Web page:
Governor Mark Carney says domestic recovery will be more gradual than projected, and global turnaround 'entering a new phase'
JEREMY TOROBIN OTTAWA- Globe and Mail Update
Tuesday, Oct. 19, 2010 09:10AM EDT
Bank of Canada governor Mark Carney kept his benchmark interest rate at 1 per cent Tuesday after three consecutive increases, saying the domestic recovery will be more gradual than projected, and the global turnaround is "entering a new phase."
In explaining his decision, Mr. Carney said while private demand in advanced economies will become "sufficiently entrenched" to sustain the recovery, a combination of high unemployment and efforts by governments and households to trim the debt they piled up during the recession will slow the pace of growth. Also, the emerging markets that have powered the bounceback will see growth tempered to a "more sustainable pace," Mr. Carney said. And spending by Canadian households will "decelerate to a pace closer to the rate of income growth" amid a cooler housing market and deleveraging.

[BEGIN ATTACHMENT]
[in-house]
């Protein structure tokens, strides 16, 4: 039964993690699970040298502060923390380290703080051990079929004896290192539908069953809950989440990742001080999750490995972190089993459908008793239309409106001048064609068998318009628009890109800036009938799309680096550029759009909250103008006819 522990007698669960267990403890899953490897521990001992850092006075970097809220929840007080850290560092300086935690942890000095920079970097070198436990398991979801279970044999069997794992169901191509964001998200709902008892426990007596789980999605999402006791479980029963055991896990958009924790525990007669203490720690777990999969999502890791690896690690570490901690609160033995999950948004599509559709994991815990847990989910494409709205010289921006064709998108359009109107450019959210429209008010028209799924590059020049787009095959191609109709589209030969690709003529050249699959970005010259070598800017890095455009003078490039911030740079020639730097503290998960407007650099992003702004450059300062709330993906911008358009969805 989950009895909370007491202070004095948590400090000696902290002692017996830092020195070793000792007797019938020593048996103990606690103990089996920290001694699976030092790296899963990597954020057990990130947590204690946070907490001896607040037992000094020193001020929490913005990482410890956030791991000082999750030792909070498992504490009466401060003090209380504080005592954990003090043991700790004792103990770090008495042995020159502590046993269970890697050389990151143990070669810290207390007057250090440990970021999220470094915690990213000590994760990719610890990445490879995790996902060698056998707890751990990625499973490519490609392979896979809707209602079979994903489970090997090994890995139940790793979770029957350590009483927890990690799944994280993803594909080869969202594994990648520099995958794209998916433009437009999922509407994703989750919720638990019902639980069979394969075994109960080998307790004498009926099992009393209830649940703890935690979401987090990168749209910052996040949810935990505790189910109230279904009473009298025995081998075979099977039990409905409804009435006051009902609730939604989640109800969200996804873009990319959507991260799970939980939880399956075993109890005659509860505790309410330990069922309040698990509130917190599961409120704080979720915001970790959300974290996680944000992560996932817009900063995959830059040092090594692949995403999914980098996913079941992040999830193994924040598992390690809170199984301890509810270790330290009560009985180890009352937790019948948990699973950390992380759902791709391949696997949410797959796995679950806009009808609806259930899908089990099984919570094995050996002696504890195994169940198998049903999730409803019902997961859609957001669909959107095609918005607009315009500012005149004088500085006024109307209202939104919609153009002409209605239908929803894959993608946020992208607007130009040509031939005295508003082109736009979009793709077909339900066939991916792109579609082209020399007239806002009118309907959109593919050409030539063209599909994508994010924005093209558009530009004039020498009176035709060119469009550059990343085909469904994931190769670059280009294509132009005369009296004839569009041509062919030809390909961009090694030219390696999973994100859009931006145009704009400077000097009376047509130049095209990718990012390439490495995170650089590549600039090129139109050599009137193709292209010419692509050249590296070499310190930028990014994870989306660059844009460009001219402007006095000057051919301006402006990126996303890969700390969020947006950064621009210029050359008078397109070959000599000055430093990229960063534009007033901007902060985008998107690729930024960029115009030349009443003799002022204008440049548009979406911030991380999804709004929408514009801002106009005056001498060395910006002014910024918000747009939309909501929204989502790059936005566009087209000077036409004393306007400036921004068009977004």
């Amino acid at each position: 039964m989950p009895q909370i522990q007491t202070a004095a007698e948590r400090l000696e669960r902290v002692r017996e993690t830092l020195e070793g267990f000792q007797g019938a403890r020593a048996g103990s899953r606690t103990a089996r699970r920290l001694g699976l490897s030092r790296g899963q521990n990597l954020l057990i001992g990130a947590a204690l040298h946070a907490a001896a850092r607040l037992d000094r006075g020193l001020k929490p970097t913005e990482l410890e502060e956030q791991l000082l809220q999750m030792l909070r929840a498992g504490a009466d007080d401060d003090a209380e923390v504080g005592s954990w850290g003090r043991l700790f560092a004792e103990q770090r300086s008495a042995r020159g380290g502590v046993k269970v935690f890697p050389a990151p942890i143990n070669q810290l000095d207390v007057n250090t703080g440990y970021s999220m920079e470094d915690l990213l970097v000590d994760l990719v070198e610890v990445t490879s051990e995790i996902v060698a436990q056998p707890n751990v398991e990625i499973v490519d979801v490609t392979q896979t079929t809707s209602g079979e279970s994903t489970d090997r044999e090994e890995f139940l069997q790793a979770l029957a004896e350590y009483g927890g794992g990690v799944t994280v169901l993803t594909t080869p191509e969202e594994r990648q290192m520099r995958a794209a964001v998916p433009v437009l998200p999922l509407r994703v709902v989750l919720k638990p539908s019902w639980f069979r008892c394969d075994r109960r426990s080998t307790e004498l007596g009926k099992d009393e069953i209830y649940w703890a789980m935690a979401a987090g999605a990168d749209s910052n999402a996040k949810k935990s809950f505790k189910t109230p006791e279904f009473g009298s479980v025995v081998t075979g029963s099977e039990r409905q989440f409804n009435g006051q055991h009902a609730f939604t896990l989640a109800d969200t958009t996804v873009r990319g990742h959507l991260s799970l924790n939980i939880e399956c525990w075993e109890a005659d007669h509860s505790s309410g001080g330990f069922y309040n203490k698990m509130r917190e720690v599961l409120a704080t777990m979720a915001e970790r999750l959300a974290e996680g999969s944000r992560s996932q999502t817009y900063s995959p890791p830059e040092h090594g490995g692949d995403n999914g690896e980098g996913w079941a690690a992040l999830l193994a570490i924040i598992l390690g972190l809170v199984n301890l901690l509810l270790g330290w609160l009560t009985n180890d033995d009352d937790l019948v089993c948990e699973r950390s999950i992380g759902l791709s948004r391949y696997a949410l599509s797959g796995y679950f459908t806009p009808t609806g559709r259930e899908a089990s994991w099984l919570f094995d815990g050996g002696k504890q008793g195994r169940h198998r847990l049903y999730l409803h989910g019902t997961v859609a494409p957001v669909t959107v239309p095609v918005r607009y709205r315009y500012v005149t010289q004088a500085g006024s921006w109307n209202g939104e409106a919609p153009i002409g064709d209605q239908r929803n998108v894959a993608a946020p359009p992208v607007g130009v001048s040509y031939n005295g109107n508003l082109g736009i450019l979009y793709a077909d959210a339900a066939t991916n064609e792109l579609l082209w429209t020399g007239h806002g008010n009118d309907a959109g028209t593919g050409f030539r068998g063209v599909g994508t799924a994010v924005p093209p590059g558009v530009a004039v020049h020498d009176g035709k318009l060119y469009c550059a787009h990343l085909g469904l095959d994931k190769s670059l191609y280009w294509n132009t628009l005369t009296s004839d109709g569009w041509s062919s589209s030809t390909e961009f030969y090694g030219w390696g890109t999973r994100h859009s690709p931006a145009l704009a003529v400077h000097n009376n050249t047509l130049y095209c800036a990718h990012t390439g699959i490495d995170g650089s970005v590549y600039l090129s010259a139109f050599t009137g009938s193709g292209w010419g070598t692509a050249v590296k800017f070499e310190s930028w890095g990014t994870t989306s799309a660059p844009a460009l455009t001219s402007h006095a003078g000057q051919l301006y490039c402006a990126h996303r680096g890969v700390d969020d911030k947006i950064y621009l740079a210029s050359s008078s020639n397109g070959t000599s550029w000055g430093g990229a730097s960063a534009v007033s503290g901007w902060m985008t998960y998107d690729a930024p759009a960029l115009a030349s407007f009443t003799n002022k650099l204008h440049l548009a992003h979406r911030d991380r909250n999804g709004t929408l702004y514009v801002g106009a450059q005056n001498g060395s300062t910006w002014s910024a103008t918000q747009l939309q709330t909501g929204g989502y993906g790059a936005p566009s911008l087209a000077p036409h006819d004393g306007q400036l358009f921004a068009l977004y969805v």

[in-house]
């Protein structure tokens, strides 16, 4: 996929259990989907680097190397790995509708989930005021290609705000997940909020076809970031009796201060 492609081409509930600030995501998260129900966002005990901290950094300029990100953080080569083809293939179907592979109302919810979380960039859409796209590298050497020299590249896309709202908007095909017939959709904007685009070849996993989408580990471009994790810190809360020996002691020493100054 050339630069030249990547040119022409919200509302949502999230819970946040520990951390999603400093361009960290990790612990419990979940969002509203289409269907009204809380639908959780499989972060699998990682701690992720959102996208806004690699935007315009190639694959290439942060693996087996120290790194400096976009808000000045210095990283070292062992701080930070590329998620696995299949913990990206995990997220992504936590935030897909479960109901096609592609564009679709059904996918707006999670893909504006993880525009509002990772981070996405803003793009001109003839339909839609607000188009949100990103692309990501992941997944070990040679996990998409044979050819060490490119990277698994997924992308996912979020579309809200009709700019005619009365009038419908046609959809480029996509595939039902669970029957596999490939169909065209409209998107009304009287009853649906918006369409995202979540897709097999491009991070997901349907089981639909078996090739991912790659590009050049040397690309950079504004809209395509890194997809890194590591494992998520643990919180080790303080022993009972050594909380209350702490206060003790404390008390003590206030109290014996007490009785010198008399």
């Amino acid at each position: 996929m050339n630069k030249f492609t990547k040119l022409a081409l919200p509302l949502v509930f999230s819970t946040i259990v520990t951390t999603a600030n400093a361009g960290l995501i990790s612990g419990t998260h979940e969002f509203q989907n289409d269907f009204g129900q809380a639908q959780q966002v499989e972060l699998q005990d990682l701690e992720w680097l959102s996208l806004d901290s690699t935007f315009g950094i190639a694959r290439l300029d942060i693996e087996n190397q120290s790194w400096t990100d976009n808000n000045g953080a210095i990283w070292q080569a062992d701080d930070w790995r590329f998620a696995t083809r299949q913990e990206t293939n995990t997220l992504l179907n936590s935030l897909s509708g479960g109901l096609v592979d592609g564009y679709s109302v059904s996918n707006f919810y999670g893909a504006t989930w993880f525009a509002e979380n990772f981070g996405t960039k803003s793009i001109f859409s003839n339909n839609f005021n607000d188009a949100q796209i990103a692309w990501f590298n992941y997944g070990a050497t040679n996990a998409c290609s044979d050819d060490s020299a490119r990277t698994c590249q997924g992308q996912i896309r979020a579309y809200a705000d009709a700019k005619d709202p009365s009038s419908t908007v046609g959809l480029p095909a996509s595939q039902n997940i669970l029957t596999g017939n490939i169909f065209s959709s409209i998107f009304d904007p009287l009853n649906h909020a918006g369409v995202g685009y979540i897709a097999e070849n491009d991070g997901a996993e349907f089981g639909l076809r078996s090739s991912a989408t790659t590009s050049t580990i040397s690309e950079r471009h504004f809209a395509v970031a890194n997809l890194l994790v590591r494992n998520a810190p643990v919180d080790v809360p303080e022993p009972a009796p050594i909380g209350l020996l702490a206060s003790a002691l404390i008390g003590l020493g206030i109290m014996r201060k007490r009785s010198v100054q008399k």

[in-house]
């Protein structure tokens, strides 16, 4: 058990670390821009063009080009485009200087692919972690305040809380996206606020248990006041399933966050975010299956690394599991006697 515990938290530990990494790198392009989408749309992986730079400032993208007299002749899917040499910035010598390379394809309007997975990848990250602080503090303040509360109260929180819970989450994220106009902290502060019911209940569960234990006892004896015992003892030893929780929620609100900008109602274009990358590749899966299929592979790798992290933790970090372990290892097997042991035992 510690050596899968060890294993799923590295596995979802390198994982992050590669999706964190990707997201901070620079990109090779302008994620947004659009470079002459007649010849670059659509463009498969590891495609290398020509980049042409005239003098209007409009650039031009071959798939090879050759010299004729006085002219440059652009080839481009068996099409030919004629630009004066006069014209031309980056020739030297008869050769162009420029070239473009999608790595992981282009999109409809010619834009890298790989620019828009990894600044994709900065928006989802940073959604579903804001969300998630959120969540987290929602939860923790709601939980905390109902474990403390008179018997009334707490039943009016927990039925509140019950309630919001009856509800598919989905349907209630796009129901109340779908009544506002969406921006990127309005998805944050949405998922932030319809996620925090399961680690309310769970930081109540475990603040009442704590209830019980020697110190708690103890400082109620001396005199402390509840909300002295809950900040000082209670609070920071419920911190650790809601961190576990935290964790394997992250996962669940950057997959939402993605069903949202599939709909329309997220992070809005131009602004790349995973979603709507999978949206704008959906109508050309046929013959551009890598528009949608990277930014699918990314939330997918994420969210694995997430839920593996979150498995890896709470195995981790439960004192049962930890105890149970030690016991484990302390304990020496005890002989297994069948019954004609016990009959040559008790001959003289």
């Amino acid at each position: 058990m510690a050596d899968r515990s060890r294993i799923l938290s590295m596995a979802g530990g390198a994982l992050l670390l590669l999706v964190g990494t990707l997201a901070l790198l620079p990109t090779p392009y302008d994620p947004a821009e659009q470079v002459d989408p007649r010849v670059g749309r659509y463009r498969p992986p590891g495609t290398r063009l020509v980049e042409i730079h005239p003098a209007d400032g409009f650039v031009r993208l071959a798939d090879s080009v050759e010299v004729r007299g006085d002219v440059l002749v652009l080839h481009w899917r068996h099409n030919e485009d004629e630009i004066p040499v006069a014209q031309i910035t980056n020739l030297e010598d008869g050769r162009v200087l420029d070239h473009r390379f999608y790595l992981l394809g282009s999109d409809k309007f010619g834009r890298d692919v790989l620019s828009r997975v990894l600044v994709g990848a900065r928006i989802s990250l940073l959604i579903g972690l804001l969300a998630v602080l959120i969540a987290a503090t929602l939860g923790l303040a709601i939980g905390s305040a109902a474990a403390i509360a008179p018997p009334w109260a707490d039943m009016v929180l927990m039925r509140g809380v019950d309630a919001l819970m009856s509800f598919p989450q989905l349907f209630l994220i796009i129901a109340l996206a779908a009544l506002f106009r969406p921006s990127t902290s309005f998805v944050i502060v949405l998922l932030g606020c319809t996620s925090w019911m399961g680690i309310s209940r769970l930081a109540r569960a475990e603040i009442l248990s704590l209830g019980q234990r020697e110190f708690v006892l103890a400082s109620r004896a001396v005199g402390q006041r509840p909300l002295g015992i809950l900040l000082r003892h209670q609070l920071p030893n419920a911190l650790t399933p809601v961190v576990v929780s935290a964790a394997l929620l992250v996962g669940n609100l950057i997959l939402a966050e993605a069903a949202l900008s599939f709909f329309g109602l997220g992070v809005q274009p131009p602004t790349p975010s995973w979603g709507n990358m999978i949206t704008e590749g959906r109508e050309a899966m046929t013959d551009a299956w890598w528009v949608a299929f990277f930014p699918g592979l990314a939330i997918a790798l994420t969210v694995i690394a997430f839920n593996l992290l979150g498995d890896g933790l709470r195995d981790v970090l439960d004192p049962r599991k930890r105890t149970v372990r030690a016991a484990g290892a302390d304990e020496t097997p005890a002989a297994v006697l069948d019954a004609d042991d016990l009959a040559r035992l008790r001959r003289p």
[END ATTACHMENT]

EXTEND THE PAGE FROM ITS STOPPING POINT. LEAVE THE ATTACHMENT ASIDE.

"At this time of transition in the global recovery, with a weaker U.S. outlook, constraints beginning to moderate growth in emerging economies, and domestic considerations that are expected to slow consumption and housing activity in Canada," the central banker said in the statement accompanying his decision, "any further reduction in monetary policy stimulus would need to be carefully considered."
The Canadian economy will grow at a 3-per-cent pace this year, 2.3 per cent in 2011 and 2.6 per cent in 2012, the central bank said. That compares with Mr. Carney's July forecast of 3.5-per-cent growth for this year, 2.9 per cent in 2011 and 2.2 per cent in 2012.
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